Li demonstrates his technical skill in two paintings that incorporate figures into landscape and sky. With Mr. S, done in 2006, a young man wearing a black scarf, white sweater, and dark pants hovers over a stream that bends to the right; behind him are tall trees in a meadow, while the dark gray sky signals twilight or bad weather. In Sky at Shang Yuan (2006), a young boy about ten years of age extends his right arm into the air; his animated gaze underscores the energy of youth. Behind him is a pinkish-yellow sky, underscored by gray clouds and a number of painterly drips. In the lower part of the painting a gray landscape rhymes with the gray vest the boy is wearing; in the foreground, just behind the youth, is a dark-green landscape. The two paintings exist in contrast to each other; Mr. S looks at us with a soulful, melancholic regard; he is quite literally not part of the picture he occupies, floating above the stream Li has painted. The boy, however, seems attuned to his surroundings; this is more of a painting with hope rather than the doleful disaffection that is so often an experience of Li’s art.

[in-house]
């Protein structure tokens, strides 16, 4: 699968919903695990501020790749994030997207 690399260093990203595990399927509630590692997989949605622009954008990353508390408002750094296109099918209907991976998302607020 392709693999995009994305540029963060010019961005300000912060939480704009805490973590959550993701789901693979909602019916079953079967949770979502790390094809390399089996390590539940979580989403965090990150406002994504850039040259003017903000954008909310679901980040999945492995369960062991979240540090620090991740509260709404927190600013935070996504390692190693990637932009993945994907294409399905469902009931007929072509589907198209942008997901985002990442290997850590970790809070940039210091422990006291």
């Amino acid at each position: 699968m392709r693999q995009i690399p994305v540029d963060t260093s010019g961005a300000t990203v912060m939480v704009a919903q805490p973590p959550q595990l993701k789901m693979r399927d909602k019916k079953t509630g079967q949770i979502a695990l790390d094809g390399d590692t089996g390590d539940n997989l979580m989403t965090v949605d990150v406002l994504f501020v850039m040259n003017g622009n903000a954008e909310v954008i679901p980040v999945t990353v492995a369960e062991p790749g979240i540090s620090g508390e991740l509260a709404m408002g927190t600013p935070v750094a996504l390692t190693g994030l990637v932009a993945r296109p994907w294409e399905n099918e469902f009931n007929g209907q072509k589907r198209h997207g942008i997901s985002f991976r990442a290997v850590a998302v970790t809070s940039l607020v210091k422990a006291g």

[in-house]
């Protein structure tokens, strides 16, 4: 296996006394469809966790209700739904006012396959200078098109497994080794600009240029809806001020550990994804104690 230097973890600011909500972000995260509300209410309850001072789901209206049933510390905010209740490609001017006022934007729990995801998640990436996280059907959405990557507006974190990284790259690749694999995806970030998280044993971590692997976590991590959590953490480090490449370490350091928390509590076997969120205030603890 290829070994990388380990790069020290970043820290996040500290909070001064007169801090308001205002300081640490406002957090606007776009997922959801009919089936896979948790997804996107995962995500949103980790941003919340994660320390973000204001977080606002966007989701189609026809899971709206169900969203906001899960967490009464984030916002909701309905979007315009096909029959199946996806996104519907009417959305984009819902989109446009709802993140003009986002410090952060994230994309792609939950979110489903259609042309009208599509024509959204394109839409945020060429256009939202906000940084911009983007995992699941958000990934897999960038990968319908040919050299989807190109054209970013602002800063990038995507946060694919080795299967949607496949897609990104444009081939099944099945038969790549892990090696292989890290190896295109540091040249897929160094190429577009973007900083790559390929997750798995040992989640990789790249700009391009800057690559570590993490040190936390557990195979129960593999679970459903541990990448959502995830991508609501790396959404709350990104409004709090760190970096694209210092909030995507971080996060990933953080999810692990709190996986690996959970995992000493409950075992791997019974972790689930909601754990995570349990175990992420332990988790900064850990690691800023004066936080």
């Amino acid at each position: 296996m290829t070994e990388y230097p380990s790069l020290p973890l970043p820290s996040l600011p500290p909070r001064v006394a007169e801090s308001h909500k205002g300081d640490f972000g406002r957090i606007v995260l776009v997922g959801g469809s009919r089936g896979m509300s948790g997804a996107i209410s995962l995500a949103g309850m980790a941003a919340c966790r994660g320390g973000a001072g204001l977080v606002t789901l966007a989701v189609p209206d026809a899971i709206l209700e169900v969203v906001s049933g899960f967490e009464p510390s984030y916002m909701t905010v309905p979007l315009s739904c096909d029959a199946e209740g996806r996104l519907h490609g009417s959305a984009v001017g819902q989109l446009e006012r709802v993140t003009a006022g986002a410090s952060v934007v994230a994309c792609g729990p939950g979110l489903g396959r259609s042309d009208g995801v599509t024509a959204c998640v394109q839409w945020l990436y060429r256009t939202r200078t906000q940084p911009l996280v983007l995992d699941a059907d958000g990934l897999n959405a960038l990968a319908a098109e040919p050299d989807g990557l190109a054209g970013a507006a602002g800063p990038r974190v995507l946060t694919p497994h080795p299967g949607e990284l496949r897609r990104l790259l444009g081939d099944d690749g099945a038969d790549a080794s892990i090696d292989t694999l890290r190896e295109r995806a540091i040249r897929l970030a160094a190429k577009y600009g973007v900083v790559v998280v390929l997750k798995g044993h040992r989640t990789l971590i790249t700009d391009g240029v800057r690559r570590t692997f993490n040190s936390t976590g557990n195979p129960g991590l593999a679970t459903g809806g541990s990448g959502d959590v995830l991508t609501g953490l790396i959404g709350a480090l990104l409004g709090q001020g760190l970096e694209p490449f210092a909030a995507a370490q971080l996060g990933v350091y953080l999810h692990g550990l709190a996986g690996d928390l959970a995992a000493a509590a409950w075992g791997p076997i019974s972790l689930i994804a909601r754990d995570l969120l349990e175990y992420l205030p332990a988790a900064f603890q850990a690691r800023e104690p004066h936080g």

Li’s complexity is hard to gauge. It may be said that the artist is a painter who often remains deliberately obscure, but who is also in control of his imagery, which regularly addresses humanity and nature. Being contemporary in sensibility, he regularly asserts the remoteness of human nature, and his treatment of nature often borders on the elegiac. In a painting done this year, Black & White, a girl stands in the midst of a thicket, looking through the trees at a brown-coated figure in the distance; mystifyingly, she holds in her left hand a very Pollock-like image, in which blots and skeins of black paint have been painted on a white ground. The image makes no sense except to prove Li’s awareness of modernism making inroads on traditions he himself makes use of. It is an example of the artist at his best, mediating between traditions in an enigmatic manner, holding back from us any easy explanation, which would lessen the impact of the image in its isolation.

Jonathan Goodman

Jonathan Goodman is a writer who specializes in articles about Asian art. He has been writing about contemporary Chinese art for more than a decade. Based in New York, he is currently teaching at Pratt Institute and the Parsons School of Design.

[Editor] Zhang Shuo